RNFL Thickness and Abnormalities of Vision in People with HIV Infection
U.S. investigators examined relationships between contrast sensitivity (CS), color vision and retinal nerve fiber layer (RNFL) among people with human immunodeficiency virus (HIV) infection and evaluated the effect of time since diagnosis of HIV infection on RNFL thickness.
In this noninterventional cross-sectional study, they evaluated 102 eyes of 57 HIV-infected individuals without ocular opportunistic infections. They determined peripapillary RNFL thickness with spectral-domain optical coherence tomography (SD-OCT) in 4 quadrants and measured CS with the Pelli-Robson technique (expressed as logCS). Additionally, they measured color vision with the Lanthony desaturated 15-hue technique (expressed as color confusion index [C-index], with higher scores indicating worse color vision) and assessed correlations between values using Spearman correlation coefficients.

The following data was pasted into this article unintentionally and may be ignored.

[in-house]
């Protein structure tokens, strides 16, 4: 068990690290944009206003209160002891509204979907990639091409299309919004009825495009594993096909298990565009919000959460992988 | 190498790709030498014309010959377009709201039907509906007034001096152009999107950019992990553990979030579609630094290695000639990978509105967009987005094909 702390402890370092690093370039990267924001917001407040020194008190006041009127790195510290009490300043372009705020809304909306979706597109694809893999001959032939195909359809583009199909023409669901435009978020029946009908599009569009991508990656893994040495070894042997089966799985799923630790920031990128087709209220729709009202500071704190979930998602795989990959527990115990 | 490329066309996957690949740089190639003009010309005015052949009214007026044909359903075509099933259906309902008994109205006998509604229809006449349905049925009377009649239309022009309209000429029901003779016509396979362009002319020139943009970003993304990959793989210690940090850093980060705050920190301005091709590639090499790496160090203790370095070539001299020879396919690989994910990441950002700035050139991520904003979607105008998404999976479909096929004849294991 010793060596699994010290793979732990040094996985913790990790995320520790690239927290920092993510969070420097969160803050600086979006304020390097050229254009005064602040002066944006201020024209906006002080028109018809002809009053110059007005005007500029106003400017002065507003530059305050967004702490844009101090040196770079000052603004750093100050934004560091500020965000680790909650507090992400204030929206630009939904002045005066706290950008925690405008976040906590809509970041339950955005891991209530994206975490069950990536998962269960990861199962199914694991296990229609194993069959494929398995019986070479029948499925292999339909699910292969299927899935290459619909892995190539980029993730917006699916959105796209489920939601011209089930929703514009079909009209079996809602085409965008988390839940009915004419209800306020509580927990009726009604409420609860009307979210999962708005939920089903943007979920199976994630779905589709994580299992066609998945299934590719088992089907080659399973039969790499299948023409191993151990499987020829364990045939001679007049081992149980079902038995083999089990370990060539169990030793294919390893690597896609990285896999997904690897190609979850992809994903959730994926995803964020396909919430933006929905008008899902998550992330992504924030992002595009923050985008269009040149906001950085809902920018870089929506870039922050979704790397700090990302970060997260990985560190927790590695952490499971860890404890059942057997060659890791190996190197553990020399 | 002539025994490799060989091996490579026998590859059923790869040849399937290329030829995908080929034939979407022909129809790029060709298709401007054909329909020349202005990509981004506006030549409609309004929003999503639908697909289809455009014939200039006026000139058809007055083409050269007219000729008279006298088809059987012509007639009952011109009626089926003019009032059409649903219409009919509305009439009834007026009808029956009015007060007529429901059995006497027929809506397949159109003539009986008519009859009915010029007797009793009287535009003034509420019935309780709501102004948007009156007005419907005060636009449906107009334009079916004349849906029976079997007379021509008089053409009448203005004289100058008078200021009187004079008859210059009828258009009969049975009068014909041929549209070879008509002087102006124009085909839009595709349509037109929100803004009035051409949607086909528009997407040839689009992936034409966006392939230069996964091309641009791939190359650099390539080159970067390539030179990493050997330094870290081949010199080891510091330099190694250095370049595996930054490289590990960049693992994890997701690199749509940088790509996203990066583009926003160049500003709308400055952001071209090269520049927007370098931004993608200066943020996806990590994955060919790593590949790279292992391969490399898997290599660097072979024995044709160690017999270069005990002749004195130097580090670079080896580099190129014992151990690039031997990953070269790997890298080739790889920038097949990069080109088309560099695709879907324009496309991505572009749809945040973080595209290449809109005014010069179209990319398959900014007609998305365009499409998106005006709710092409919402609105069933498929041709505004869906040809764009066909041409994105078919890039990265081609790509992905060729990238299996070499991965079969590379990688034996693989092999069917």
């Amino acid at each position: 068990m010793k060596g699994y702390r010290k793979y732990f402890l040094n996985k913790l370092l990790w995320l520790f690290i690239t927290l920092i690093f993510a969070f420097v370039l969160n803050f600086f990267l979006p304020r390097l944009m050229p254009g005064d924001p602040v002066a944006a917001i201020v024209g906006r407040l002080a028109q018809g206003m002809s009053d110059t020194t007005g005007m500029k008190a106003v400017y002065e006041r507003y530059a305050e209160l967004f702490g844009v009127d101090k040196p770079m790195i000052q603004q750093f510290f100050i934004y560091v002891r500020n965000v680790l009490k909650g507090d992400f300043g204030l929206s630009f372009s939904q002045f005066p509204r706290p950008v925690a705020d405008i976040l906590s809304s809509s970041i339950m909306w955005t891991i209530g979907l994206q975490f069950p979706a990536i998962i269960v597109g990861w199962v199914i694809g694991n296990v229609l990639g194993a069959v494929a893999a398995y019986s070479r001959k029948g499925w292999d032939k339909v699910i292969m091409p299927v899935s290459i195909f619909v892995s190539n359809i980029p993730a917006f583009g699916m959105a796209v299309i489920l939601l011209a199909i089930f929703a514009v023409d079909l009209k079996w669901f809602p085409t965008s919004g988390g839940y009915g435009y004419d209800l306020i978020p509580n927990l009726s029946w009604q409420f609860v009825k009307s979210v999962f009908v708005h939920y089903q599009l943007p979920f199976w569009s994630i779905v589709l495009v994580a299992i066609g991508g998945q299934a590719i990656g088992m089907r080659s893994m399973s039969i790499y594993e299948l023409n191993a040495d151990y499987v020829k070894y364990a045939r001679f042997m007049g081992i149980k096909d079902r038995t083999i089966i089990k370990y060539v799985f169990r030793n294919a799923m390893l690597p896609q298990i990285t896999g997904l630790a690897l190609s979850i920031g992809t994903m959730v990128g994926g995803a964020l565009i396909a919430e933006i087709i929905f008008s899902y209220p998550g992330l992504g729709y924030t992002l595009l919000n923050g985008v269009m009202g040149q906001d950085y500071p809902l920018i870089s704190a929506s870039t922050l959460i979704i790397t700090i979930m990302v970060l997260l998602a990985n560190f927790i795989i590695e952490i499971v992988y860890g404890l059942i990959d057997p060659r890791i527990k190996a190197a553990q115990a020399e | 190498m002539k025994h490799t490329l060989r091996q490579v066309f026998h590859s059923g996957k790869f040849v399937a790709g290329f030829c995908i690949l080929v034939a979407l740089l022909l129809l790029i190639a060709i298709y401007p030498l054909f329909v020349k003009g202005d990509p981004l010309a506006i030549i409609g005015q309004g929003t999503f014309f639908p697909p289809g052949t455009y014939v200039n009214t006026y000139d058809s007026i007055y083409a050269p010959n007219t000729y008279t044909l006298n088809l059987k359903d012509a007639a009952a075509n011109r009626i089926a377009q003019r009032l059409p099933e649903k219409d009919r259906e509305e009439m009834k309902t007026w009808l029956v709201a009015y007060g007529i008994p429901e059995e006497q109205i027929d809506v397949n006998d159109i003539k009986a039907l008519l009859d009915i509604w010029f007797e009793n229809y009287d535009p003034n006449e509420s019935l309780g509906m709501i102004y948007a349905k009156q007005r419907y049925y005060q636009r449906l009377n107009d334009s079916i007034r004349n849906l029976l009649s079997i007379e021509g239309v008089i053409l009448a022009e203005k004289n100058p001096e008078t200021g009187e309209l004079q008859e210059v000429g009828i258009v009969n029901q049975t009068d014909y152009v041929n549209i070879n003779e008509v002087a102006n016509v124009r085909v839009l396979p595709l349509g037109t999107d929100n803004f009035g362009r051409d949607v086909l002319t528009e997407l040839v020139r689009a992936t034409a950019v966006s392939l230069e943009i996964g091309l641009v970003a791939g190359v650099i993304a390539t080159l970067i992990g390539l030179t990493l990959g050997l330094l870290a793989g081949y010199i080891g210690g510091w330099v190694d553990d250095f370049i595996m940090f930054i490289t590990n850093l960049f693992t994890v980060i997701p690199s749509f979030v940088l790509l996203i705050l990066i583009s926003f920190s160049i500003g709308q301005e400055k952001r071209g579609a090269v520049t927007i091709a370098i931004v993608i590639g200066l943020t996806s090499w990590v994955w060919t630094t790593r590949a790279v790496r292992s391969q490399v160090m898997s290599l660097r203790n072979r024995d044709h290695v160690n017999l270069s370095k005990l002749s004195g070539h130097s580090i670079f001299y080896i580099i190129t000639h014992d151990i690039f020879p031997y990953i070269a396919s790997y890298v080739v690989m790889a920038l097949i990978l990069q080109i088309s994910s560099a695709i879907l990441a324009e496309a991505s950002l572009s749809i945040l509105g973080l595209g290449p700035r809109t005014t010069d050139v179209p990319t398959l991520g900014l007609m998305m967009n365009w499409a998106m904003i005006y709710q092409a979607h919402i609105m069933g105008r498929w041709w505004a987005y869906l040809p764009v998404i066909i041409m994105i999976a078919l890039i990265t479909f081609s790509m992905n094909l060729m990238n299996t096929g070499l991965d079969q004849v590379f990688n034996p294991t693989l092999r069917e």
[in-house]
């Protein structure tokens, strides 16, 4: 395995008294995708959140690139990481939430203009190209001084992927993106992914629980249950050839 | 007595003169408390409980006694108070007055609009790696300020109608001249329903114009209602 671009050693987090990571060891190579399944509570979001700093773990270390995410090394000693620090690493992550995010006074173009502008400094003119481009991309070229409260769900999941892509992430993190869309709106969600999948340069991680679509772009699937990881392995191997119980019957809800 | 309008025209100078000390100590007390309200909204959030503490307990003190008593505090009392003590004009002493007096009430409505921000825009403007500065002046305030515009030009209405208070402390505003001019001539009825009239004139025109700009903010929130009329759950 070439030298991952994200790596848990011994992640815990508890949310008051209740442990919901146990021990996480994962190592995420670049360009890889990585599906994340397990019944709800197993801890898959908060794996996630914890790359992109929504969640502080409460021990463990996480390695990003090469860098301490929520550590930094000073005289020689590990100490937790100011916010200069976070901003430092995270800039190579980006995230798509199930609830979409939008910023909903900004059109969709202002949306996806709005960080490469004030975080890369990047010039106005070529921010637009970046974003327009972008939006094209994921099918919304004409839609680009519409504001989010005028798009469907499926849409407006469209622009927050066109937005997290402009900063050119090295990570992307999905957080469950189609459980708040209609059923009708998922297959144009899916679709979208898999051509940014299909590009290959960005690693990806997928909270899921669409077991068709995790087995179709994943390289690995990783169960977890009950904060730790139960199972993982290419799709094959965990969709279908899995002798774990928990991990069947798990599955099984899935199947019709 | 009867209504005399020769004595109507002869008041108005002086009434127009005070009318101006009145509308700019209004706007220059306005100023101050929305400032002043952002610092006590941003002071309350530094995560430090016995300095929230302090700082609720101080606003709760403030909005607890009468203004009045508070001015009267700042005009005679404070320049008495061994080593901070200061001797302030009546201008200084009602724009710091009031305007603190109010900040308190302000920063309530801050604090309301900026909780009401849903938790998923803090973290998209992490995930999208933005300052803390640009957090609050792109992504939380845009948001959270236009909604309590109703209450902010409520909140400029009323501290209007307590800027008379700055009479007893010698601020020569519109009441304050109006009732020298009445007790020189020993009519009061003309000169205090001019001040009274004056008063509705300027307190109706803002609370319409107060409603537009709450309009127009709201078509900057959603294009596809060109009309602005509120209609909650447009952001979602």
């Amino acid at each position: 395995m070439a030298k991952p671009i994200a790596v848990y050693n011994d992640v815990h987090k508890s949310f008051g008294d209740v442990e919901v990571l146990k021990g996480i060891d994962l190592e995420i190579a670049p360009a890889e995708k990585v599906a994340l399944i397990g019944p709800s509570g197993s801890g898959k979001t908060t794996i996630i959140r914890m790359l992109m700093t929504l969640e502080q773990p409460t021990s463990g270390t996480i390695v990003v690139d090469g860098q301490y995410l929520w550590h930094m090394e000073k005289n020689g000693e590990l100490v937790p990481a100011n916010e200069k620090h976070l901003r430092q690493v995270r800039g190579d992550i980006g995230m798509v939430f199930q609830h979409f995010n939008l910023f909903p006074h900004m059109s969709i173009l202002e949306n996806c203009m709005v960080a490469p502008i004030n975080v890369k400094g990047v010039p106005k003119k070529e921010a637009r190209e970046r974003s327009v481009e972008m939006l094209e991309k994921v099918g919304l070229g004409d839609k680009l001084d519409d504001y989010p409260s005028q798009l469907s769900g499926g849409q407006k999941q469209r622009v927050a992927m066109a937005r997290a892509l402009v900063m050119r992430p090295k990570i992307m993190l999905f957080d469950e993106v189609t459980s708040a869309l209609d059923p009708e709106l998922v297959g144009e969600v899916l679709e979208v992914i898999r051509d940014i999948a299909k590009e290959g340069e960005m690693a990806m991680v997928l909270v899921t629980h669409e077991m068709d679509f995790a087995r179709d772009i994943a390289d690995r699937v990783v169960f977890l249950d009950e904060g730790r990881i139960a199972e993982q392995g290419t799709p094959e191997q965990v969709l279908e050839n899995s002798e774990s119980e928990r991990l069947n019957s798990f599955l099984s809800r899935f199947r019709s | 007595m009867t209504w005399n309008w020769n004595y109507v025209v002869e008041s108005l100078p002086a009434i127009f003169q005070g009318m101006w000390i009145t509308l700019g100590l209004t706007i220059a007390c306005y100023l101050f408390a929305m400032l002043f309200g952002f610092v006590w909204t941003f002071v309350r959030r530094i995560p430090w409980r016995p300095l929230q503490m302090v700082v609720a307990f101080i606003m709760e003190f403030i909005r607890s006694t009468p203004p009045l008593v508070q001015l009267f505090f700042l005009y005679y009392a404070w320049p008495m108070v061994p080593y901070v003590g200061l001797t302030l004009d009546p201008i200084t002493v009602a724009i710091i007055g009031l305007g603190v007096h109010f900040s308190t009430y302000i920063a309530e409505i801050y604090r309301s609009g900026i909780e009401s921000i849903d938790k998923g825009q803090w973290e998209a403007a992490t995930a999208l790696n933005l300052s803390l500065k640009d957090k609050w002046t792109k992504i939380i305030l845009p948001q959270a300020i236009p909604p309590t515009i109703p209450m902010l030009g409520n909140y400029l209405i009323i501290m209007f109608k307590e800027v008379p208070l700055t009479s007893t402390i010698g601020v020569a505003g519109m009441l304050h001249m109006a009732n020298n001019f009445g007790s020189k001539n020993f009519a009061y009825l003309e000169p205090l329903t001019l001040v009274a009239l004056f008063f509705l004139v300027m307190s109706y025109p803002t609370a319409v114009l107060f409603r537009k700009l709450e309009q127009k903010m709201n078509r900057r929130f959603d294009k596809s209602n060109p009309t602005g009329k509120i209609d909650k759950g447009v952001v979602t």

According to the investigators, median RNFL thickness (average of 4 quadrants) was 102.9 µm (range, 75.0–134.7 µm) and median logCS was 1.90 (range, 1.250–1.95). The study investigators also reported that median C-index was 1.58 (range, 0.960–4.07) and that temporal RNFL thickness was correlated with logCS (r = 0.295, p = .003) and C-index (r = 0–0.338, p = .0005). Furthermore, time since diagnosis of HIV infection was shorter for those with thick average RNFL than for those with thin average RNFL (p = .18).
The investigators determined that both worse CS and worse color vision are correlated with thinning of the temporal RNFL, with possible threshold effects. Increased prevalences of abnormal CS and abnormal color vision in this population are therefore likely attributable to neuroretinal compromise. This pattern of structural and functional losses may reflect preferential damage to small-caliber axons in the maculopapillary bundle, possibly associated with mitochondrial dysfunction, providing a potential disease mechanism for HIV-associated “neuroretinal disorder.”